For the Diplomat Cream:

  1. Dissolve the cornstarch in some of the milk. Add approximately half of the sugar, all of the eggs and egg yolks and whisk to combine.
  2. Combine the remaining milk and the rest of the sugar in a saucepan. Bring it up to a boil.
  3. Temper the cornstarch mixture with some of the boiling mixture.
  4. Return the remaining milk mixture to a boil. Whisk the cornstarch mixture into the boiling milk, whisking constantly until the pastry cream thickens and returns to a boil.
  5. Boil the pastry cream and continue whisking for one minute. Remove from heat and whisk in the butter and vanilla.
  6. Transfer to a bowl and press plastic wrap directly onto the surface. Place in the fridge to cool. Pastry cream can be made 1-3 days in advance.
  7. When ready to assemble the crêpe cake, whip the heavy cream.
  8. Using a paddle attachment, beat pastry cream to remove any chunks, and fold the whipped cream into the pastry cream using a 1:4 ratio of whipped to pastry creams.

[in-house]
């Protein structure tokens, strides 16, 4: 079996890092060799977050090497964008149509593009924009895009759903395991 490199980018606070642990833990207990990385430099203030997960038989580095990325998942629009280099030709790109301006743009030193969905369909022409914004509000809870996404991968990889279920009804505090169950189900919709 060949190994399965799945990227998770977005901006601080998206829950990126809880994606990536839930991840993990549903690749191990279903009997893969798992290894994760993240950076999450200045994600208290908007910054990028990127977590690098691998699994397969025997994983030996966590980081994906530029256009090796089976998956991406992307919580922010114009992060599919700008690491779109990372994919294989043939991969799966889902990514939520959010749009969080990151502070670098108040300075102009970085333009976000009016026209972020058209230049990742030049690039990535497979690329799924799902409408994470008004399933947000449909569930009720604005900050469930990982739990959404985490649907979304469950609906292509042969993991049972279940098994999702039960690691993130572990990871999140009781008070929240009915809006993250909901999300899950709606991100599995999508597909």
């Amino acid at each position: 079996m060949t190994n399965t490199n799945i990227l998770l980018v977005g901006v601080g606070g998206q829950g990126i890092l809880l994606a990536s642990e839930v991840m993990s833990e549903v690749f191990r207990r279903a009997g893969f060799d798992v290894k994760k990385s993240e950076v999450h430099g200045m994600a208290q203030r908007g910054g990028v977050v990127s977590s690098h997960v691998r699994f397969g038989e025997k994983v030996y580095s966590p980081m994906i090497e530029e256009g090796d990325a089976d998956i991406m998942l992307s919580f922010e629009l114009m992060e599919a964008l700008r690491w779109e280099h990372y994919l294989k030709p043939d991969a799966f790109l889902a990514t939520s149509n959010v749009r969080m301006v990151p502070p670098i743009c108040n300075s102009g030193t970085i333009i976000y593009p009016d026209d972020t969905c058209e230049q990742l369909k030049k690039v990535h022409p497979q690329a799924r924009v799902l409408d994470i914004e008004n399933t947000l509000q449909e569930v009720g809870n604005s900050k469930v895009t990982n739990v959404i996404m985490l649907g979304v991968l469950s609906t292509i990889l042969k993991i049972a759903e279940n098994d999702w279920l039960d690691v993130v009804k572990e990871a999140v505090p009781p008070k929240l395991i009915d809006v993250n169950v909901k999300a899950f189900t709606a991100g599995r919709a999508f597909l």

For the Crêpes and Assembly:

  1. Combine all the ingredients in a bowl and blend with an immersion blender or regular blender.
  2. Chill and allow to rest for several hours, strain if necessary.
  3. If desired, separate the batter to mix with food coloring. If using liquid food coloring, slightly reduce the amount of milk in the recipe.
  4. Heat a nonstick pan over medium-low, and spray with a non-stick cooking spray.
  5. Ladle the batter into the pan and rotate pan to spread the batter evenly. (Chef Trung uses an 8-inch pan and 2 ounces of batter, but you can use whatever size pan you’d like and adjust the batter accordingly.)
  6. When the center looks set, flip and cook the other side. Remove the pan and place onto a parchment-lined sheet tray.
  7. Place the first crêpe down and spread diplomat cream onto the layer. Make sure to spread the cream all the way to the edges in a thin, even layer so the cake stays flat. Use an ice cream scoop to ensure consistent amounts of cream are between each layer so it looks even when cut.
  8. Repeat this process as desired. Reserve the most beautiful crêpe for the top.
  9. Let the cake sit in the fridge overnight or at least four hours to set before serving.

More from Chef Trung:  An Introductory Guide to Vanilla